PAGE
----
51. Merlo LJ, Lehmkuhl HD, Geffken GR, Storch EA. Decreased family accommodation associated with improved therapy outcome in pediatric obsessive-compulsive disorder. J Consult Clin Psychol. 2009;77:355-360.
-5252. Compton SN, Peris TS, Almirall D, Birmaher B, Sherrill J, Kendall PC, et al. Predictors and moderators of treatment response in childhood anxiety disorders: results from the CAMS trial. J Consult Clin Psychol. 2014;82:212-24. they may immediately step up to a full dose of intervention. Tailoring variables can include the individual’s symptom severity, impairment, comorbid diagnoses, parental psychopathology,5353. Hudson JL, Keers R, Roberts S, Coleman JR, Breen G, Arendt K, et al. Clinical predictors of response to cognitive-behavioral therapy in pediatric anxiety disorders: the genes for treatment (GxT) study. J Am Acad Child Adolesc Psychiatry. 2015;54:454-63. and caregiver strain.5454. Schleider JL, Ginsburg GS, Keeton CP, Weisz JR, Birmaher B, Kendall PC, et al. Parental psychopathology and treatment outcome for anxious youth: roles of family functioning and caregiver strain. J Consult Clin Psychol. 2015;83:213-24.

Parent-led, stepped-care models may improve accessibility and efficiency, help provide personalized care, and reduce mental health treatment costs, making them compelling approaches to address the aforementioned barriers and limitations. Matching treatment to families and individual patients’ needs, and tailoring subsequent treatment, may be an efficient and effective approach consistent with parents’ desire to help their child. Previous studies on PLTA treatment for anxiety2727. Thirlwall K, Cooper P, Creswell C. Guided parent-delivered cognitive behavioral therapy for childhood anxiety: predictors of treatment response. J Anxiety Disord. 2017;45:43-8.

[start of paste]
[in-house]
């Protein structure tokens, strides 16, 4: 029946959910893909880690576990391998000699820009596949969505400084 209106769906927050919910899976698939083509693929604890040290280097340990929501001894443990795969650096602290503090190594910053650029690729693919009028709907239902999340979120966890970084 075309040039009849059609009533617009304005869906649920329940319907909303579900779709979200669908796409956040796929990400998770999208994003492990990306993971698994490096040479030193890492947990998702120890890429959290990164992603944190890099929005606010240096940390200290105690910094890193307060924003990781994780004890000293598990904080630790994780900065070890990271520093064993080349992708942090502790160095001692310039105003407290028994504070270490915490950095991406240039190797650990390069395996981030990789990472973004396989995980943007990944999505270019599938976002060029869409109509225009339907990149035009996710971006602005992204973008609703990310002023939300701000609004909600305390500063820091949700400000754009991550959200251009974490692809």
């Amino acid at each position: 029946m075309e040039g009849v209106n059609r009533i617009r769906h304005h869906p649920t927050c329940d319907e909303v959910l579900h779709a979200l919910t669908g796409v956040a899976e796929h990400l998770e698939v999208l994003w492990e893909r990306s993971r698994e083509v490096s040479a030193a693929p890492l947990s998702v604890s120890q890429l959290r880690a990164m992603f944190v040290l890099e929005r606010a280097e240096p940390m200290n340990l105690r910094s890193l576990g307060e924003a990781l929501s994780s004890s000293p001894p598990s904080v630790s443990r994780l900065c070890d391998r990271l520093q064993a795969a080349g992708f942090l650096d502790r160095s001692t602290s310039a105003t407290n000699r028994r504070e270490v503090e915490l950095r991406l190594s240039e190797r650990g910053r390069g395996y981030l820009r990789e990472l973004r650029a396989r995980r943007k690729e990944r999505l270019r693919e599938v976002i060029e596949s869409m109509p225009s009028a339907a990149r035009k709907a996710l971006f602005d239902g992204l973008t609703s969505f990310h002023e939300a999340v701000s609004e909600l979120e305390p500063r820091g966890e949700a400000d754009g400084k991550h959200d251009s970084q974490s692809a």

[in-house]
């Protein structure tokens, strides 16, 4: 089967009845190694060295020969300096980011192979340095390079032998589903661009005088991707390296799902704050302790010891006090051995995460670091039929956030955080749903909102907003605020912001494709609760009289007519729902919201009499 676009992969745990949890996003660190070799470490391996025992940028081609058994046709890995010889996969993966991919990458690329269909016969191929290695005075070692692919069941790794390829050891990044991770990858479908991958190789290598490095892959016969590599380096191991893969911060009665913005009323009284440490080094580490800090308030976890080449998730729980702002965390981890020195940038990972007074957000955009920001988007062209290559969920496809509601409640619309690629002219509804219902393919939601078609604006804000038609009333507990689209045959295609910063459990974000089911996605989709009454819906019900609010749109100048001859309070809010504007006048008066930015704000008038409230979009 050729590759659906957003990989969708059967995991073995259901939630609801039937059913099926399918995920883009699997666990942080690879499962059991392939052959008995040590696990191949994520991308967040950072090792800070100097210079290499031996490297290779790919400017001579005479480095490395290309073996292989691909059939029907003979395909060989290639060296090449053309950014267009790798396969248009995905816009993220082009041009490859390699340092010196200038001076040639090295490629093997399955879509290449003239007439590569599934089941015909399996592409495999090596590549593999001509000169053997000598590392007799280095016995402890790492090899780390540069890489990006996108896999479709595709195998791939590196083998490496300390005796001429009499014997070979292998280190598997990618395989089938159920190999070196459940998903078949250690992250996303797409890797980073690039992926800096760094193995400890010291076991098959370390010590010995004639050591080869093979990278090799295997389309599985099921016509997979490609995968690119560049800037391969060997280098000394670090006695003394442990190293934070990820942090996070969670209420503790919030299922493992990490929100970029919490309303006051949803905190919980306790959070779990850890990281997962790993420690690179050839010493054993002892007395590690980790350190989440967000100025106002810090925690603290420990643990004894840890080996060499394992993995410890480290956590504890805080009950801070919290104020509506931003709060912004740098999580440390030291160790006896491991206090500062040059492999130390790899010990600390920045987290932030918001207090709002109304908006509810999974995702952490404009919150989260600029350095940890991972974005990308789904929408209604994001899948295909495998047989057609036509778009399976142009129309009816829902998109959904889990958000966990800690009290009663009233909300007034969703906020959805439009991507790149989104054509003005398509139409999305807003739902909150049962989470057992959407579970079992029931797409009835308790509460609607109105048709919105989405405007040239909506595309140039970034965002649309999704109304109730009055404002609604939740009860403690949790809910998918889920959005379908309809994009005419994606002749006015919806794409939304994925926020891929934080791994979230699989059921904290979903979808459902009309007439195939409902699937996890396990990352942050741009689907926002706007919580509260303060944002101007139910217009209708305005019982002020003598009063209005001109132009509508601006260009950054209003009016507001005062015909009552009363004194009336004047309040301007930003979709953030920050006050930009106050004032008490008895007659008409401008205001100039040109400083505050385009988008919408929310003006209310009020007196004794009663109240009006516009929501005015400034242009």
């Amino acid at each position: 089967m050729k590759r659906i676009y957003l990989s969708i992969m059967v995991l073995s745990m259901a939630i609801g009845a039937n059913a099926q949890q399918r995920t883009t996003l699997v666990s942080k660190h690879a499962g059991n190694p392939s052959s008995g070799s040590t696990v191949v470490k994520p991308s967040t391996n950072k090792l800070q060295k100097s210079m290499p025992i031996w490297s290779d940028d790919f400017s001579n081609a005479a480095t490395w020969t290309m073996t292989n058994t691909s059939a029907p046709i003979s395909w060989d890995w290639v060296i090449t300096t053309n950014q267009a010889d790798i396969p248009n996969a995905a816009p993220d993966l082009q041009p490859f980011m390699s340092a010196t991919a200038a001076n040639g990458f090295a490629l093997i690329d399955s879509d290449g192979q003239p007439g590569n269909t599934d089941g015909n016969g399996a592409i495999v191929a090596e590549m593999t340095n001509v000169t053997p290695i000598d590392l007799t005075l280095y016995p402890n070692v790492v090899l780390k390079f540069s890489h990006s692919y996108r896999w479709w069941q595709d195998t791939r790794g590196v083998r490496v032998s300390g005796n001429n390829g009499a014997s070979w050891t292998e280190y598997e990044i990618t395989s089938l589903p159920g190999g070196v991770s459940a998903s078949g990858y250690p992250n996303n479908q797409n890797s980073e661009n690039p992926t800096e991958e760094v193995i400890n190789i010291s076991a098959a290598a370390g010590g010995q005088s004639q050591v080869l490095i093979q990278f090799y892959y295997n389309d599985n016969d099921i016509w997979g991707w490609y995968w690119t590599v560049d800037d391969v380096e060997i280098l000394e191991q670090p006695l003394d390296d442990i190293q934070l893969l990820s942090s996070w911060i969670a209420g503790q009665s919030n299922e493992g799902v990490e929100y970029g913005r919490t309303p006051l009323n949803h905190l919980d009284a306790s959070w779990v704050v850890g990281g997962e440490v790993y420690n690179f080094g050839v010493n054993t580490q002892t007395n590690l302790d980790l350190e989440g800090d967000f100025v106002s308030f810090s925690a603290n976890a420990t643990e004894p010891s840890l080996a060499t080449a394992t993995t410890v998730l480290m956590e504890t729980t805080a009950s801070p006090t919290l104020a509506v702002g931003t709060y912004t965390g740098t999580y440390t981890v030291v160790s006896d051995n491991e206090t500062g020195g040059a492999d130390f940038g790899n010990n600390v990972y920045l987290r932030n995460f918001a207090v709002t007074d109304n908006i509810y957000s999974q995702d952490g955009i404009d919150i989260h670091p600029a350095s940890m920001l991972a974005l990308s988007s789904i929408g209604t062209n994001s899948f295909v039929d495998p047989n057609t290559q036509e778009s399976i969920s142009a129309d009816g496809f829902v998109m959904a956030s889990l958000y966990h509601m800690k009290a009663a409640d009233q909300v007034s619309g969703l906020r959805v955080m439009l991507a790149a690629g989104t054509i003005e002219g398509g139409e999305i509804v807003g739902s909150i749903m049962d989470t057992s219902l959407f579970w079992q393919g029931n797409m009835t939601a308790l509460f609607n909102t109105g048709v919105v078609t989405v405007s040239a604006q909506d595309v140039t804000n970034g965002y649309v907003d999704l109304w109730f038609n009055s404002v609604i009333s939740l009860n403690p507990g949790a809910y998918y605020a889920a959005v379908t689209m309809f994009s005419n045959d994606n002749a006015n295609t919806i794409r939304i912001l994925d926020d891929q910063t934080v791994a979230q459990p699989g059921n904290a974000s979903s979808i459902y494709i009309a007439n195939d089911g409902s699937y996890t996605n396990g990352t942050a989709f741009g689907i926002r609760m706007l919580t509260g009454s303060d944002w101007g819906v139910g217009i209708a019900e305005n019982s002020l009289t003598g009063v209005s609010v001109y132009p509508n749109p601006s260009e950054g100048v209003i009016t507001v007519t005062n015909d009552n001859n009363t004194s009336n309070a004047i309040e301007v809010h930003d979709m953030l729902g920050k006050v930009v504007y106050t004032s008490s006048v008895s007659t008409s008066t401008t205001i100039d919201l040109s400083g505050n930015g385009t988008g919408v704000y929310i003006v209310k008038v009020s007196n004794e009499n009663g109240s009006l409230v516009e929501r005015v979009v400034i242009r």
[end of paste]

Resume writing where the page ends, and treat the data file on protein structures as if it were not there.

28. Hiller RM, Apetroaia A, Clarke K, Hughes Z, Orchard F, Parkinson M, et al. The effect of targeting tolerance of children's negative emotions among anxious parents of children with anxiety disorders: a pilot randomised controlled trial. J Anxiety Disord. 2016;42:52-9.

29. Chavira DA, Drahota A, Garland AF, Roesch S, Garcia M, Stein MB. Feasibility of two modes of treatment delivery for child anxiety in primary care. Behav Res Ther. 2014;60:60-6.

30. Lyneham HJ, Rapee RM. Evaluation of therapist-supported parent-implemented CBT for anxiety disorders in rural children. Behav Res Ther. 2006;44:1287-300.

31. Rudy BM, Zavrou S, Johnco C, Storch EA, Lewin AB. Parent-led exposure therapy: a pilot study of a brief behavioral treatment for anxiety in young children. J Child Fam Stud. 2017;26:2475-84.

32. Creswell C, Hentges F, Parkinson M, Sheffield P, Willetts L, Cooper P. Feasibility of guided cognitive behaviour therapy (CBT) self-help for childhood anxiety disorders in primary care. Ment Health Fam Med. 2010;7:49-57.

33. Creswell C, Violato M, Fairbanks H, White E, Parkinson M, Abitabile G, et al. Clinical outcomes and cost-effectiveness of brief guided parent-delivered cognitive behavioural therapy and solution-focused brief therapy for treatment of childhood anxiety disorders: a randomised controlled trial. Lancet Psychiatry. 2017;4:529-39.